the reluctant gourmet Food

The year of culinary globalisation

Cheese platter  

Admittedly, New Year’s forecasts can get rather naff. Year after year, there are the inevitable predictions on what will be ‘The Next Big Thing’. Nevertheless, I’m joining the hoards and giving you a list on what to look out for this year. Partly because 2014 promises to be interesting for foodies, as the Internet unites us all via Instagram, Pinterest and Facebook, enabling the whole world to embrace and share new ideas simultaneously. Partly because, despite this culinary globalisation, India has unique patterns when it comes to food. But mostly because this year, food is going to be even more fun than ever before.

Food that heals. Fat is back in fashion. I promised you this year is going to be fun. Add a squiggle of ghee to your rice, baste fish in lemon butter and fry your eggs in coconut oil, all with a clear conscience. Last year was about moving away from potential allergens, as people went gluten-free and lactose-free, simultaneously cutting down on sugar, alcohol and carbs. This year, the tyranny of the diet book aisle is fading as the focus moves to ‘eating clean’ by fuelling your body with food that heals. After a glut of documentaries, YouTtube videos and blogs explaining how processed food turns us into insatiable junk-food junkies, people are now combining the wisdom of the past with the culinary prowess of the present to create a new style of food. Expect a year of Ayurveda influenced tasting menus. Local grains such as amaranth, ragi and bajra turned into muffins, cookies and murukku. And reinvention of previously overlooked vegetables such as cauliflower, used as a substitute for rice, mashed potatoes and even pizza crust.

The coconut rises. Last year, it got so fashionable that the Americans started adding scoops of it to their milkshakes, porridge and coffee. Nutritionists, fitness professionals and beauty bloggers hailed it as a powerful moisturiser, nourishing hair product and super food. Given the fact that we’re blessed with an inexpensive, high-quality, steady supply of this ingredient in India; expect to see coconut in all forms through the year. Yes, we will be cooking with it. But coconut will also be used in new age ice creams, stylish payasams and innovative drinks. It’s going to be one of the reasons Indian home food will get more popular than ever this year all over the world, as food bloggers share coconut-flecked recipes. As for the exotica hunters: look for hot chocolate sweetened with coconut sugar, rich coconut cream cocktails and snacks such toasted coconut popcorn.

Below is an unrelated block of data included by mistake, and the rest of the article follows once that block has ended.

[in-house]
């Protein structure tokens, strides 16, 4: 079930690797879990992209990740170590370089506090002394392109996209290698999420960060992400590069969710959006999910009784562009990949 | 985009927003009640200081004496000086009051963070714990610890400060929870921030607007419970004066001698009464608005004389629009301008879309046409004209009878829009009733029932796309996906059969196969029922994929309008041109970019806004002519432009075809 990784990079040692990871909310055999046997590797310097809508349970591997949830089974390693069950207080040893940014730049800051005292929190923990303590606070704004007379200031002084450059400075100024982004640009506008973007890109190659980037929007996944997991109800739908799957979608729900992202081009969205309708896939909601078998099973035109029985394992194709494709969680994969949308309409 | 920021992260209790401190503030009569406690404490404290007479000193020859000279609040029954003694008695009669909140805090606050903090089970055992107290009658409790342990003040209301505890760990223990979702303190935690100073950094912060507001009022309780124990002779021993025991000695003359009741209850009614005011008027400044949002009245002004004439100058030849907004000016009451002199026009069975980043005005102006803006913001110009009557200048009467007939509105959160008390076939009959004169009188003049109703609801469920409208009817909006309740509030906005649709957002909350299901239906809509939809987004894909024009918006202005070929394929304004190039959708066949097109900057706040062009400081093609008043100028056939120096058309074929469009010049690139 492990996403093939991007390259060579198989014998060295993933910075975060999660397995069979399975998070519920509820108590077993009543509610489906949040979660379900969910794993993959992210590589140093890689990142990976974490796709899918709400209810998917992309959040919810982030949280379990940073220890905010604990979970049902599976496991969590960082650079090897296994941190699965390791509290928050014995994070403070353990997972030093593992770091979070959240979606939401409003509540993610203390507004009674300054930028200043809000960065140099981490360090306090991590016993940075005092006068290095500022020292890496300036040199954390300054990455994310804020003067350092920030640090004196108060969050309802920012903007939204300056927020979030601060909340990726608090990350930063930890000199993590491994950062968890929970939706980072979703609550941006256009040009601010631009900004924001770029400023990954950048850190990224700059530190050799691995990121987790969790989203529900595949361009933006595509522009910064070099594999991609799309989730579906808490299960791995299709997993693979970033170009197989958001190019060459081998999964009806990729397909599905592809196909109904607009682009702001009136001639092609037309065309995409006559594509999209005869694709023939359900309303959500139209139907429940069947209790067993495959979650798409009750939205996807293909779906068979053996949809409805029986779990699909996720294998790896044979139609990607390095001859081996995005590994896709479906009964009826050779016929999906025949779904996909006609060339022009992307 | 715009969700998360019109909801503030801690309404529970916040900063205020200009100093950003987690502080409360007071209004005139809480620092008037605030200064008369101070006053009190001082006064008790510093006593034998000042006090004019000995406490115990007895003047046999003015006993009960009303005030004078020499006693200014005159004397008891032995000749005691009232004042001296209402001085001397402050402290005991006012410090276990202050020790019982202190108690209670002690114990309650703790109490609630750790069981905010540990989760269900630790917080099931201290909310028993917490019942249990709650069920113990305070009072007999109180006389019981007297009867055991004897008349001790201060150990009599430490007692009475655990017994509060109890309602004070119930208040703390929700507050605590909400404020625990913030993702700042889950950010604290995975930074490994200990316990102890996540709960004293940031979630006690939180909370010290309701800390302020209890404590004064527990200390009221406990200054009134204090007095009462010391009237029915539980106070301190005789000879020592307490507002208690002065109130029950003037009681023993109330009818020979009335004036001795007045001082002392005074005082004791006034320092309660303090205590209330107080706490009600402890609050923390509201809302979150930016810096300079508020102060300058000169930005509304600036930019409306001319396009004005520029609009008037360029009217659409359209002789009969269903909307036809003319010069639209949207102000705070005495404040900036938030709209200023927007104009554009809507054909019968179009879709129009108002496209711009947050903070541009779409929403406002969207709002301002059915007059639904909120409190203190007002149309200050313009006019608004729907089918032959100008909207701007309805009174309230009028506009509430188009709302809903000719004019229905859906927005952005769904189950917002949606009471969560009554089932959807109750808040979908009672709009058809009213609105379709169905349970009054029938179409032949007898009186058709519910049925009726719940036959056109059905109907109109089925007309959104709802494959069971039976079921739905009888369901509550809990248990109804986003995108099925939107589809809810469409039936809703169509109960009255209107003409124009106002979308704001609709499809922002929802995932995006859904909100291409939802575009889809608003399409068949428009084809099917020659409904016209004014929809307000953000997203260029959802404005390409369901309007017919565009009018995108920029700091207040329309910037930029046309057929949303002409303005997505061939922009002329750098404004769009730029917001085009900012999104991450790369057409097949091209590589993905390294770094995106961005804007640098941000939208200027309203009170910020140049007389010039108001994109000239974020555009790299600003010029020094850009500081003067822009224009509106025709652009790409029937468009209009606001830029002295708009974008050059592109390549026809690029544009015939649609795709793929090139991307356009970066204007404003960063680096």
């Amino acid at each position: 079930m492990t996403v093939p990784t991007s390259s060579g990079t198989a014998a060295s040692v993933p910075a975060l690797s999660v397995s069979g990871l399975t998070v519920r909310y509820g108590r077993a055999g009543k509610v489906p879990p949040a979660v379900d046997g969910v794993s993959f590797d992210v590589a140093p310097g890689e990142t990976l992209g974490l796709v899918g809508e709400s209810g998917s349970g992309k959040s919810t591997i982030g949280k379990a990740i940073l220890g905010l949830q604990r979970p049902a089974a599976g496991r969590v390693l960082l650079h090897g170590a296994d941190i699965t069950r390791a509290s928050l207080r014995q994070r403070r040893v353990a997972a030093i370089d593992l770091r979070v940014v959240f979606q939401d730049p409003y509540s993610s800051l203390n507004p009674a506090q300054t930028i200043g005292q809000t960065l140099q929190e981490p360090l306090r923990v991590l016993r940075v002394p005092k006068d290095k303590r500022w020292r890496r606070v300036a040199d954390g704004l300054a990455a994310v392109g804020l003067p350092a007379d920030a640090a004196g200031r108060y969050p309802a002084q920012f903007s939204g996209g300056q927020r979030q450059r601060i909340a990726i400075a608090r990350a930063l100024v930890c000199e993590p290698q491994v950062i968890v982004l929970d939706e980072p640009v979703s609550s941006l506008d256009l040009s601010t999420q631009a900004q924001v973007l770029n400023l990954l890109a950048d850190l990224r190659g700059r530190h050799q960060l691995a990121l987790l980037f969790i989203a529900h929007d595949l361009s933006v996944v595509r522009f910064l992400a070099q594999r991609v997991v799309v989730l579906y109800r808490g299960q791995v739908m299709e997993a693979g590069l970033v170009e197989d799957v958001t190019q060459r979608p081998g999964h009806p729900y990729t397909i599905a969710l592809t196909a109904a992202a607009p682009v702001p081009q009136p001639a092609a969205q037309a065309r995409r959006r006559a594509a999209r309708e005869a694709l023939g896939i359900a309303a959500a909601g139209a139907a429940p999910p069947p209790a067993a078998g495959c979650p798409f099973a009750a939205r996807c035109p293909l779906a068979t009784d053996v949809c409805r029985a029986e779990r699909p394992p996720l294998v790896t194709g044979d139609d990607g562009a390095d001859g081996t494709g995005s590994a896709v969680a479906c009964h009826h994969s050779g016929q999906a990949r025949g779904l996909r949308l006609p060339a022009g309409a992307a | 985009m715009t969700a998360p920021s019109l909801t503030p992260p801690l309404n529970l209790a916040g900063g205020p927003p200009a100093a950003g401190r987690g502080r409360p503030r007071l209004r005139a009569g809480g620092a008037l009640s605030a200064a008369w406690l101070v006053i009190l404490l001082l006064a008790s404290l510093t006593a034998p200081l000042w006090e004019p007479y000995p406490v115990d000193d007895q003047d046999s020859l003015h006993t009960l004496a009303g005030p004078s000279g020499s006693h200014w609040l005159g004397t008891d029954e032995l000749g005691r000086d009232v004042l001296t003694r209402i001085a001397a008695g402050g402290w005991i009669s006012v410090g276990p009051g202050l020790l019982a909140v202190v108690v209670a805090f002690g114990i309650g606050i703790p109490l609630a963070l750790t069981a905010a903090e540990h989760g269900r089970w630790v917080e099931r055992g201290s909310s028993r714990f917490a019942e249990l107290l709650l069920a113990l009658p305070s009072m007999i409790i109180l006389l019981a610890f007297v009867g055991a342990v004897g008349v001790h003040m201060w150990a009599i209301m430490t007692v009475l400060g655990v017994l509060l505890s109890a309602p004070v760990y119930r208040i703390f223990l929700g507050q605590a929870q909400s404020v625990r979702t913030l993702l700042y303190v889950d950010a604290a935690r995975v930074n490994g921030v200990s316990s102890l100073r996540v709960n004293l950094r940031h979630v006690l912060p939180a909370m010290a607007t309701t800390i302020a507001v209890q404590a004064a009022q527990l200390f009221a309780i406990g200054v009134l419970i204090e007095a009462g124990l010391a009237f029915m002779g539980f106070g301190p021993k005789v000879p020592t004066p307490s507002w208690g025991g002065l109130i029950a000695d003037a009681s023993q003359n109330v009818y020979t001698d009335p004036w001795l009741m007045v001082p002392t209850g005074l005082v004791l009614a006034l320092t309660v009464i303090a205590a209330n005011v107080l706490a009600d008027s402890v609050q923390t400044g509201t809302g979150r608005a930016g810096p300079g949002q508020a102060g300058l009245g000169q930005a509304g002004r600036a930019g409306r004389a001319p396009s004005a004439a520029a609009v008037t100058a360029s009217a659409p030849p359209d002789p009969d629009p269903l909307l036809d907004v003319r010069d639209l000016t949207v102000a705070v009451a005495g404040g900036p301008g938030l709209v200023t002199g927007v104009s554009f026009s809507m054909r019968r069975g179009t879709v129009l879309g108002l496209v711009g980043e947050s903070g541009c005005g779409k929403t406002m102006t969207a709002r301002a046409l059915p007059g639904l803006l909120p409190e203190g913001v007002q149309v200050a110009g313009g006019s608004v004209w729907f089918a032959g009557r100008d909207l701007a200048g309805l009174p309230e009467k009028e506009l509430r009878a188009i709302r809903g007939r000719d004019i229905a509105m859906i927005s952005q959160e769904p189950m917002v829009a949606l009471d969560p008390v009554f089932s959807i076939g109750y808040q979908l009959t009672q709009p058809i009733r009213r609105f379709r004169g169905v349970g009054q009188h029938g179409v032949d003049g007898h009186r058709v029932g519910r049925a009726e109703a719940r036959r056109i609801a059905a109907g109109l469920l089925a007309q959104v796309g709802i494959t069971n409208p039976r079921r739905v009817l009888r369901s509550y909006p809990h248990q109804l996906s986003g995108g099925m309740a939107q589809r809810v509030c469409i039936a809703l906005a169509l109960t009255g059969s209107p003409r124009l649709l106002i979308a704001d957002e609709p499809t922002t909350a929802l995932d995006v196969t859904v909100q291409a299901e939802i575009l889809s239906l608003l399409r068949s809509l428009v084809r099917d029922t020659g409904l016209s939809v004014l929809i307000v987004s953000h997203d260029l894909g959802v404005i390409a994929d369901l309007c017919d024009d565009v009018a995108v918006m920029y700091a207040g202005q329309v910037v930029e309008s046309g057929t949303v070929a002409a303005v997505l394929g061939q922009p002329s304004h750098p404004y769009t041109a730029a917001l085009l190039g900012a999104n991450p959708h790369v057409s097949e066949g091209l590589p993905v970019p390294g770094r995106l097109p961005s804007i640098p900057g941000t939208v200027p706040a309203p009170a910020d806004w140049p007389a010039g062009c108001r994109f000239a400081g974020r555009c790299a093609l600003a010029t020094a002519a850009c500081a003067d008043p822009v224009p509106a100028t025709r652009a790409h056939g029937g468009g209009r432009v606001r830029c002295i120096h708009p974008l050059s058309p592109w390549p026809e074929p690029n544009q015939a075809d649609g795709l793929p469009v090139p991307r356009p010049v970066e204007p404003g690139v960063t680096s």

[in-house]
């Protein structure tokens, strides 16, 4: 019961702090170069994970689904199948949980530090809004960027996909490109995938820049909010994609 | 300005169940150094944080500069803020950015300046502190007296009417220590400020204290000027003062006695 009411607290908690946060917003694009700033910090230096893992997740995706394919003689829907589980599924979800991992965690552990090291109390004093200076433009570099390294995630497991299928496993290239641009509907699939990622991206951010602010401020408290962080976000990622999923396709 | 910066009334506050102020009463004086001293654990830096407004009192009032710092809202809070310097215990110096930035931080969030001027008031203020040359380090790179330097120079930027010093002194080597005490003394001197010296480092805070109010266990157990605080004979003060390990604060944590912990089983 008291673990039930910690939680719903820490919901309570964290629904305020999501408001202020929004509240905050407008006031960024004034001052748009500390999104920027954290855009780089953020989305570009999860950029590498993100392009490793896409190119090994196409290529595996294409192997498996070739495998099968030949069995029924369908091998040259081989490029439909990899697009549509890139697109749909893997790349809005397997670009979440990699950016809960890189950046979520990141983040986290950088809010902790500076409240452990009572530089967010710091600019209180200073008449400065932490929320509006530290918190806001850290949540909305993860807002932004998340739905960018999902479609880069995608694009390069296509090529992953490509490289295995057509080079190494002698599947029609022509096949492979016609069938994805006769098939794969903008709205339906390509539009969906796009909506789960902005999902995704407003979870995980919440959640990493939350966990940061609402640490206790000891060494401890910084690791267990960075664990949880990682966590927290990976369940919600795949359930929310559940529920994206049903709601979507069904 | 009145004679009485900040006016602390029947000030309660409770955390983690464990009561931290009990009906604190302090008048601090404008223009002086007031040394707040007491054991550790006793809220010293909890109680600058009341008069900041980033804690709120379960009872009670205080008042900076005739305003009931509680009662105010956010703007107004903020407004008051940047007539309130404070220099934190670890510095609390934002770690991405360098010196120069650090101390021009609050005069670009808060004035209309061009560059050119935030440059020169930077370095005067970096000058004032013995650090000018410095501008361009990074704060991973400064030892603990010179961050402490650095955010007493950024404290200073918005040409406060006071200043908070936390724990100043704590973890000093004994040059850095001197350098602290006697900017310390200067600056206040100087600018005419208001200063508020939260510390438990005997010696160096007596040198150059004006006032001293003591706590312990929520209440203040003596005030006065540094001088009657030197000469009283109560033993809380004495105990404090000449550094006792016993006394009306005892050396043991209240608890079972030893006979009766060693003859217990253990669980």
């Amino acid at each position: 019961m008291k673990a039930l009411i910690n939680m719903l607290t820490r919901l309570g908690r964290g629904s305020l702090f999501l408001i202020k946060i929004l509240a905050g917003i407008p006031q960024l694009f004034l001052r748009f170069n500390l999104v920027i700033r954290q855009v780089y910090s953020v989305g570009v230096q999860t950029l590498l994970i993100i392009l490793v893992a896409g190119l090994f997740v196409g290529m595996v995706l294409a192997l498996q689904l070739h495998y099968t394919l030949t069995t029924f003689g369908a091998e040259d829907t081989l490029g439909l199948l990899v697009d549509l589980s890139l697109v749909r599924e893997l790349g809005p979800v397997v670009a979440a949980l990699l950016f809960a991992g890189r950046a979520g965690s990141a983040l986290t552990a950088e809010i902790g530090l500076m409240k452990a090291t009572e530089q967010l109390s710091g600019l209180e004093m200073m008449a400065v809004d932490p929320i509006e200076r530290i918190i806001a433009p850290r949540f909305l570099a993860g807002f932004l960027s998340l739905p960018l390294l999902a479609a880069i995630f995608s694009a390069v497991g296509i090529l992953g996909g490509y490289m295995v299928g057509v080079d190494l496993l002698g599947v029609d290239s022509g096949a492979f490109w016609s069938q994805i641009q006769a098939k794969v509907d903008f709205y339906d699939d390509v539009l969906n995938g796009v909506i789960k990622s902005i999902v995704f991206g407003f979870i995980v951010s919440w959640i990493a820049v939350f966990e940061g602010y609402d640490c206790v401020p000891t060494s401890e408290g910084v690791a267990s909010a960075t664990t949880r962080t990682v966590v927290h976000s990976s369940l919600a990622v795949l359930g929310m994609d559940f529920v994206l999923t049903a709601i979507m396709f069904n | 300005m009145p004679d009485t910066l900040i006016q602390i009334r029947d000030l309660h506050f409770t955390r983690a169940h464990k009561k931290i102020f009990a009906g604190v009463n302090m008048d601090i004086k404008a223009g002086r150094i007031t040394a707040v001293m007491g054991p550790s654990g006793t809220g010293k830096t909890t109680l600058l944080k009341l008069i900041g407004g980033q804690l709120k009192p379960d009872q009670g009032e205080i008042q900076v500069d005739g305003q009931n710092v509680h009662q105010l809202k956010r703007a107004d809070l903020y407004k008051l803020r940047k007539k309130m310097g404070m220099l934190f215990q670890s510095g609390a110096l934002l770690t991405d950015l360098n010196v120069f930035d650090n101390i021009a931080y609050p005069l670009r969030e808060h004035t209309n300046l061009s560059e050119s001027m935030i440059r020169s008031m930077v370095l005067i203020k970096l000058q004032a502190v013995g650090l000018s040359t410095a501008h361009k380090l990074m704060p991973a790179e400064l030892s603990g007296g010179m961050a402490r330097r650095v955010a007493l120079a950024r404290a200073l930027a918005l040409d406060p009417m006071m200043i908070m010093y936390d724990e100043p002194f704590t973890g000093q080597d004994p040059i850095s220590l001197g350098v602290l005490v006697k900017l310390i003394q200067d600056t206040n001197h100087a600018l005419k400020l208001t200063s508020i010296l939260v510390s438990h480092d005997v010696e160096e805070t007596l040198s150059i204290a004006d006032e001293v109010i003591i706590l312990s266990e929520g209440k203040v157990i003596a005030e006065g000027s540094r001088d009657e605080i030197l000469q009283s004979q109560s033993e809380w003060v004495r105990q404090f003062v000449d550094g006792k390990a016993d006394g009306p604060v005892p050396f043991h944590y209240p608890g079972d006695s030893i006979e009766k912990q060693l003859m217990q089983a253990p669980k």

Redefining milk. Cow’s milk straight from the farm gets fashionable this year. Probably served in old-fashioned twist-top bottles under a quirky label. Of course, there will be an associated Facebook page, plastered with pictures of fat, happy animals. Over the past few years, people have begun to ask questions about where their food comes from, and as a result producers are being forced to be more responsible. A happy outcome is that customers are willing to pay more for quality products sourced in an ethical way. Because this is the year of responsible dining. The next step: finding alternatives to milk. Already, banana milk, cashew milk and almond milk are getting more press. It’s not just the vegans. Now everyone wants to be kinder.

Artisan everything. We’ve never had so many small producers in India, each revelling in a very specific, often labour intensive, inevitably expensive hand-made gourmet products. Admittedly, quality is variable. Even the good ones have bad days. However, there’s an undeniable charm attached to artisanal food, whether it’s cheese, coffee or bread. After all, in this increasingly frantic world, personal connections are more precious than ever before. And these products thrive on intimacy. Which brings me to a related trend: restaurants that take pride in being small. Look our for more of these this year. Owner-driven, with short menus and friendly staff, they’ll offer casual dining, simple food and quality ingredients. Vegetables will get more attention. Food will be artistically presented, but not fiddly, to cater to the perpetually-distracted smart-phone generation. The emphasis: Quality over quantity.

International spices. Think beyond oregano. Inspired to cook by a legion of celebrity chefs, but unwilling to spend a day in the kitchen? The answer is to update your pantry. Instead of getting fancy, expensive and intimidating mains such as salmon, quinoa and complicated cuts of meat, this year will be about maximising flavours the easy way. After a year of experimentation, home cooks, bloggers and chefs are all finally headed in the same direction this year: spices from all over the world. Learn about Egyptian Dukka, Chinese five spice powder and Middle Eastern Zaatar. Taste different kinds of chillies. Play around with sturdy produce such a galangal, kefir limes and fresh turmeric. Use them all to tweak staid dishes such as roast chicken, mashed potatoes and even plain toast. Cooking is going to be exciting this year. It’s also going to be easy.

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Printable version | Nov 29, 2021 3:03:19 AM |

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